The perks of a savings account
To illustrate, let’s say you have $10,000 sitting in a savings account and you’re planning to set aside another $500 a month with the hopes of growing your money over the next 30 years. One option would be to put this money in a “high interest” savings account, like a term deposit. Currently, the best term deposit rates are around 2%, but most are a little lower. So if you saved $10,000 and an additional $500 each month, in 30 years you’d have about $145,363.
And the benefits of investing in the markets
A second option would be to invest that money in shares. Share markets have grown investors’ money by 10% a year on average, so assuming that happens, saving $10,000 with an additional $500 each month would mean you’d have $444,563 after 30 years.
Sounds great but… how do I start?
There are two main ways you can go about this: invest directly yourself, or through a managed fund.
With DIY investing, you can individually choose which shares you want to buy. You can buy directly from the company or, more commonly for beginners, through one of the many online platforms that have been set up in recent years that allow you to buy shares from both local and overseas markets.
A managed fund, on the other hand, works a bit like your KiwiSaver account. You choose the risk level and type of fund you want to put your money into and then you benefit from having a team of fund managers invest that money on your behalf, seeking to get the best returns they can in the market.
This is a great option if you don’t want to have to be on top of your portfolio all the time, or if you just want to set up an automatic payment from your account to invest in a diverse range of assets each week. If this sounds like you, then Mercer FlexiSaver could be a great option.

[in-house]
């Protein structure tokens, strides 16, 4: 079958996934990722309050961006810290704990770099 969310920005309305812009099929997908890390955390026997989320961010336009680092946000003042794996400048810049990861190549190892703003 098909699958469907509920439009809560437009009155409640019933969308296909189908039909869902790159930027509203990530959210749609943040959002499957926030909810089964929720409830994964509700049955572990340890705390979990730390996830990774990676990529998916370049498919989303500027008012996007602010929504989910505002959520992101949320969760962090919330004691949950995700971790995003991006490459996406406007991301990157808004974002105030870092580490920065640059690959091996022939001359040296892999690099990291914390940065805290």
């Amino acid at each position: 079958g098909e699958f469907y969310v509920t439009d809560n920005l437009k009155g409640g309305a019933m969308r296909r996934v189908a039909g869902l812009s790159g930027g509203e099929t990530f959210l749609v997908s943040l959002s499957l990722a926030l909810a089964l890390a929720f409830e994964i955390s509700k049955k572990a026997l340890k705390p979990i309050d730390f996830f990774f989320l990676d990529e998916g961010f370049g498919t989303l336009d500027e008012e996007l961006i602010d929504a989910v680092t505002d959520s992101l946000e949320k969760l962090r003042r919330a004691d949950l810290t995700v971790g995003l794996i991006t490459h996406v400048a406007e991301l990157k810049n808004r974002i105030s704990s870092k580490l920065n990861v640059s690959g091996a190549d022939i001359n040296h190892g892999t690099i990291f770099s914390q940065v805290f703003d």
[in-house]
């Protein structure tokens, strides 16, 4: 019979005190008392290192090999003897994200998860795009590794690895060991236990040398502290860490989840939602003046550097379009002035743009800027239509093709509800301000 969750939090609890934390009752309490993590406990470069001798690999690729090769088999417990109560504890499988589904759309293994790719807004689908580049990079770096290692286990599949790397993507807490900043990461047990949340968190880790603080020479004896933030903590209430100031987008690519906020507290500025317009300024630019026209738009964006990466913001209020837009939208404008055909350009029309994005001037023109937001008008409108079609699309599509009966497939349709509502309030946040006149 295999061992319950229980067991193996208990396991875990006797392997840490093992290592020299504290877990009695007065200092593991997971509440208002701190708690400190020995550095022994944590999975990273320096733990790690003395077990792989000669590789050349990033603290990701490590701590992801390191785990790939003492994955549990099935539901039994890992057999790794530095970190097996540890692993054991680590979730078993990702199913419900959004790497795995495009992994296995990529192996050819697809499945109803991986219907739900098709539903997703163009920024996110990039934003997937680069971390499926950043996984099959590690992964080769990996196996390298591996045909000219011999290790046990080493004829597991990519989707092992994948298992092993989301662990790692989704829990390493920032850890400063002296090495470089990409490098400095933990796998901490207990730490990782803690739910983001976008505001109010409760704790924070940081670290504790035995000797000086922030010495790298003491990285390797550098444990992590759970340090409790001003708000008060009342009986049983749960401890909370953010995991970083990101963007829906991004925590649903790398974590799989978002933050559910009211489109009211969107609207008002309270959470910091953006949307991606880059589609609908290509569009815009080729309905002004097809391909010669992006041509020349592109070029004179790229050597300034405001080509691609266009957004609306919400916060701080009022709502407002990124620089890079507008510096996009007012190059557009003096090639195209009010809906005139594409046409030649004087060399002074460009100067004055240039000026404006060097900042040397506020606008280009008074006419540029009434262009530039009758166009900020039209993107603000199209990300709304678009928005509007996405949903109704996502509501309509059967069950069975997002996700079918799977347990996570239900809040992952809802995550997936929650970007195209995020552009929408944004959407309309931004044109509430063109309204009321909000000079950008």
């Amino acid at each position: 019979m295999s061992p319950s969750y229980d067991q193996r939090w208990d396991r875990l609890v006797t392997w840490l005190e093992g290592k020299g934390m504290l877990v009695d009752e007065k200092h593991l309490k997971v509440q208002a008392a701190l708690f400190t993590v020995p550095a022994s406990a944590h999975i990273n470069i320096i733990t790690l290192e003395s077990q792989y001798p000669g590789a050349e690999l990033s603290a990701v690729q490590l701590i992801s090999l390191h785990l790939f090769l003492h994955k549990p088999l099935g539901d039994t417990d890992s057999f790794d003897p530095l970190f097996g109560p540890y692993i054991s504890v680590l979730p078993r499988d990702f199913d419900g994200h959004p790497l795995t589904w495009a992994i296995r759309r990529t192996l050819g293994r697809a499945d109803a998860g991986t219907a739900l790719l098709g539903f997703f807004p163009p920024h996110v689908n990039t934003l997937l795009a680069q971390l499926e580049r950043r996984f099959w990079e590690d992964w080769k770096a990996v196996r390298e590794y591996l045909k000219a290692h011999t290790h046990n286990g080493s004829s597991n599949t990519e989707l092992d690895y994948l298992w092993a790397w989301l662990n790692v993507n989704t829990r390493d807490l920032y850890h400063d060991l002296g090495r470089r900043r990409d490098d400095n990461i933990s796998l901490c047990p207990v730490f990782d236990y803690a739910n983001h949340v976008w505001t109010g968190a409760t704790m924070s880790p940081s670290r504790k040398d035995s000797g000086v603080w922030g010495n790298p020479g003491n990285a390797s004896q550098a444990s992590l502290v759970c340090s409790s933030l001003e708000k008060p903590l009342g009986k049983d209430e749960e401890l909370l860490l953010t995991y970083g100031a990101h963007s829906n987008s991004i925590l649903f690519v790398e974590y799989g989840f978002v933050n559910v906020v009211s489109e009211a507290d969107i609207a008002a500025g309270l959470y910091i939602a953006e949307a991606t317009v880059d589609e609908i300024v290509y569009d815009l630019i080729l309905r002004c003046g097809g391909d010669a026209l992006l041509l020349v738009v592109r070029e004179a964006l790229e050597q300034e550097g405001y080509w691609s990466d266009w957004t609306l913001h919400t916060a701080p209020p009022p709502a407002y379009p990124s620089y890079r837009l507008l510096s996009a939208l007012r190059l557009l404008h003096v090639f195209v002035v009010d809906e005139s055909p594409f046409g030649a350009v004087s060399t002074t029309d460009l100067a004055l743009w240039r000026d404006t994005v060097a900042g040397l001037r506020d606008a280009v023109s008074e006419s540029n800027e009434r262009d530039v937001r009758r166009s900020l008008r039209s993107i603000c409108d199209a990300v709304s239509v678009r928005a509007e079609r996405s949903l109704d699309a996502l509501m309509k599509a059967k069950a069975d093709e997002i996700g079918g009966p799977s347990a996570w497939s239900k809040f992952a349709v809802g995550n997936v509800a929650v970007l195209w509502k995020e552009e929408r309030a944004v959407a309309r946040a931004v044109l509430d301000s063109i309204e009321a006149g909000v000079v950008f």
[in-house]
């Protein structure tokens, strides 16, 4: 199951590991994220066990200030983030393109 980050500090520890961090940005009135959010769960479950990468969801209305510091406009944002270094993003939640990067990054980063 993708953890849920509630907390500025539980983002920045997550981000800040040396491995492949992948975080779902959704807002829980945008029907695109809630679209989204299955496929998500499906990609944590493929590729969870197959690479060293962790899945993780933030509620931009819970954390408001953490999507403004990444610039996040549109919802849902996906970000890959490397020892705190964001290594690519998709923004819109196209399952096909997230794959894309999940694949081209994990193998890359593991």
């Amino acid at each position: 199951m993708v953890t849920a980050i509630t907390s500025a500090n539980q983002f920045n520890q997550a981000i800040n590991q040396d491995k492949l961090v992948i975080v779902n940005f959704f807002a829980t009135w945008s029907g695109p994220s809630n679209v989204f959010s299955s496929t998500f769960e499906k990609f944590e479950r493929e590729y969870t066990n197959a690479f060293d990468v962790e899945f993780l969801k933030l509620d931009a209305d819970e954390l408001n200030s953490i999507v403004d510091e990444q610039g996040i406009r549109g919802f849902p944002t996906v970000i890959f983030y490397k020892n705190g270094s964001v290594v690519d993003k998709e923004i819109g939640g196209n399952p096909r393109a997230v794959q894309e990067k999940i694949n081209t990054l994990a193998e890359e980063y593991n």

Say it simply
Principal: This amount of money you start with. Literally the money you have to invest.
Portfolio: This is your collection of shares. Think about it as the cards in your wallet.
Dividends: These are returns some shares give back to shareholders each year on top of the compound returns.
ETF: An exchange-traded fund (ETF) is kind of like a bundle of shares – you buy shares in the ETF and you’re actually buying into a lot of different companies at once (think, a box of Cadbury Favourites). These types of funds are good if you want to spread your risk around.
Whichever method you choose, just remember: time in the market is more important than timing the market, so if you haven’t taken the plunge yet, the time to do it is literally right now.
Figure out how much you’re willing to invest, get an idea for what your risk personality might be, get yourself set up with an investment portfolio, and aim to contribute to it as regularly as you can. Even just a little bit now can go a long way in the future.
The above article is general information and does not purport to give financial advice. The Mercer KiwiSaver scheme and Mercer FlexiSaver are issued by Mercer (N.Z.) Limited. Product Disclosure Statements are available free of charge at seatatthetable.co.nz.